• Monday, November 09, 2020
  • Posted by lmoeser

Onboarding has always been a key component of the success of a new employee. A company only has one chance to make a first impression once someone joins the team. Traditionally, onboarding is done in-person and includes an orientation with Human Resources, a tour of the new office, a series of meet-and-greets with various teams or colleagues, and perhaps some initial training!

Many companies have faced challenges this year with pivoting onboarding practices to a virtual format or a combination-approach. Human Resource teams have learned many tips and tricks to ensure onboarding can still be a success in a virtual environment. Consider the following tips below:


1. Define, align, and communicate the first day/week.
When you have a new hire, your HR team must establish a start date and begin planning what the first day and week will look like. Onboarding a new employee is a team effort between human resources, hiring managers, IT and security departments, as well as others in the organization. Defining roles and expectations will guarantee a seamless onboarding process. Once roles and responsibilities have been defined, it is important to make sure everyone involved in the process knows exactly how they will contribute to your company’s onboarding success. Aligning internal expectations will help make sure that all involved are familiar with the technologies and systems used, along with any additional resources needed for success. While the HR team leads the charge in the overall planning process, hiring managers should outline and communicate a plan for training in a remote environment. Communicating a clear plan of what the new hire can expect on their first day, what they need to bring or send to you, who they will be meeting with that day, and what technologies may be used will help the new hire properly prepare, reduce confusion, and encourage a positive experience.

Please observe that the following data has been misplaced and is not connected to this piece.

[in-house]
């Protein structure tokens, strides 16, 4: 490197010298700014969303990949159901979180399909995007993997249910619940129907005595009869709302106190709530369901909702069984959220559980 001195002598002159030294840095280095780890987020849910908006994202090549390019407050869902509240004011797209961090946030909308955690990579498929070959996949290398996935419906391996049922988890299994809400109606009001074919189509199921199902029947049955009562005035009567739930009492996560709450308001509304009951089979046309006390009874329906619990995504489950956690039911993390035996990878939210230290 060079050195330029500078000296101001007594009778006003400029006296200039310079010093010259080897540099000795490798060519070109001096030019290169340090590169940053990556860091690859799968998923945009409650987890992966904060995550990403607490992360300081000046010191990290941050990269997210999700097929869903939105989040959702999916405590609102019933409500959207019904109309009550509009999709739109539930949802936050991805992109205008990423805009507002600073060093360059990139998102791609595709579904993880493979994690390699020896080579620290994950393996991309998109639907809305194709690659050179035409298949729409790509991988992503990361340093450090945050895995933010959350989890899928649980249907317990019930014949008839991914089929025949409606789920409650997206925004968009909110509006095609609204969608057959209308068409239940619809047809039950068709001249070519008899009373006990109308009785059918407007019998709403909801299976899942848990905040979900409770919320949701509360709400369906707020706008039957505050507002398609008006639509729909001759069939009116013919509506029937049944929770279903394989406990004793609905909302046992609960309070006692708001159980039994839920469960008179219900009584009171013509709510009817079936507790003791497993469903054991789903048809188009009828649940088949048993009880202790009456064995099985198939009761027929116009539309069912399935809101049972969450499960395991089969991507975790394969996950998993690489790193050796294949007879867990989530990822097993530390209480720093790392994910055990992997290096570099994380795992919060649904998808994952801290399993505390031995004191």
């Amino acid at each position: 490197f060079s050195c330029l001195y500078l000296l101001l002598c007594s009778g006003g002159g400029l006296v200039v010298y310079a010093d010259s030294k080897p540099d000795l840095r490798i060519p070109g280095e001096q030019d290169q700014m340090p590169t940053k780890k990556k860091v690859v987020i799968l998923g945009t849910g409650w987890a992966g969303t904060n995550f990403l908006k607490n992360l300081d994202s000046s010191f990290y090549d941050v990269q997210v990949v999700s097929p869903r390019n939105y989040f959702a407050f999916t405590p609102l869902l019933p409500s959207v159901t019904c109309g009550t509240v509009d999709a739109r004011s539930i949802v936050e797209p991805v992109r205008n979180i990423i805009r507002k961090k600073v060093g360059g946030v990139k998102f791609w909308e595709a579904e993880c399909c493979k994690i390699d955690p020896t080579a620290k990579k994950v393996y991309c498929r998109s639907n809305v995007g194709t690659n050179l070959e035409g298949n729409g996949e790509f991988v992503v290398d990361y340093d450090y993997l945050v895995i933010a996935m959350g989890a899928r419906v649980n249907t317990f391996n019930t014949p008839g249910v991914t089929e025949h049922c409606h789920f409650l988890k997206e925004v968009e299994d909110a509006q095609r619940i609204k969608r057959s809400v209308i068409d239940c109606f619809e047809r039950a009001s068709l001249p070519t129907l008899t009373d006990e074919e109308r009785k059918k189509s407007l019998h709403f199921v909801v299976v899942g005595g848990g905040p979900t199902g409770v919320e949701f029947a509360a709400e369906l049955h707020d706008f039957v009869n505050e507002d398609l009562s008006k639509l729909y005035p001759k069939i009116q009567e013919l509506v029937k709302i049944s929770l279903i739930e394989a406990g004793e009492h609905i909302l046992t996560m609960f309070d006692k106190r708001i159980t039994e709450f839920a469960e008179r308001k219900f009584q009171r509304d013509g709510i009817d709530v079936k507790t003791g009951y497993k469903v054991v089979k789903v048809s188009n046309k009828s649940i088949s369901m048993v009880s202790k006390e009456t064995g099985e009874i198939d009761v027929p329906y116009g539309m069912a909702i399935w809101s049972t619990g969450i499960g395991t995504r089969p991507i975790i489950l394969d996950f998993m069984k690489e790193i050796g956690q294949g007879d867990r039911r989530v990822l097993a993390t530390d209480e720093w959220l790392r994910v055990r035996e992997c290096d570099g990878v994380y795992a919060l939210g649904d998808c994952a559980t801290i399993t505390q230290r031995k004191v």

2. Provide a warm welcome & communicate.
Starting a new job in a new company can make even the most confident of candidates feel nervous or anxious at times. And starting a new position in a virtual environment can be even more challenging! Consider sending a new hire a welcome package to their home with a personal note and some branded merchandise to make them feel excited and welcomed to the organization. Help to break the ice by scheduling meet-and-greets to introduce the new hire to the team they will be working with. Notify your team, who may also be working mostly remotely, that you have a new team member joining the organization and invite them to extend a welcome to your new hire.  

3. Check-in with new hires frequently.
Checking in with new hires frequently goes a long way. It provides the new hire an opportunity to communicate any additional needs and helps to define areas for improvement for future onboarding exercises. HR should plan to touch base with the new hire after 90 days to gain feedback on what worked well during their onboarding experience and where there might be an opportunity for improvement. Based on the feedback provided, common themes might suggest process adaptations. Checking in also helps new hires to feel connected while in a virtual environment. Beyond the onboarding period, it is always best practice for hiring managers to schedule rhythmic check-ins and yearly performance reviews.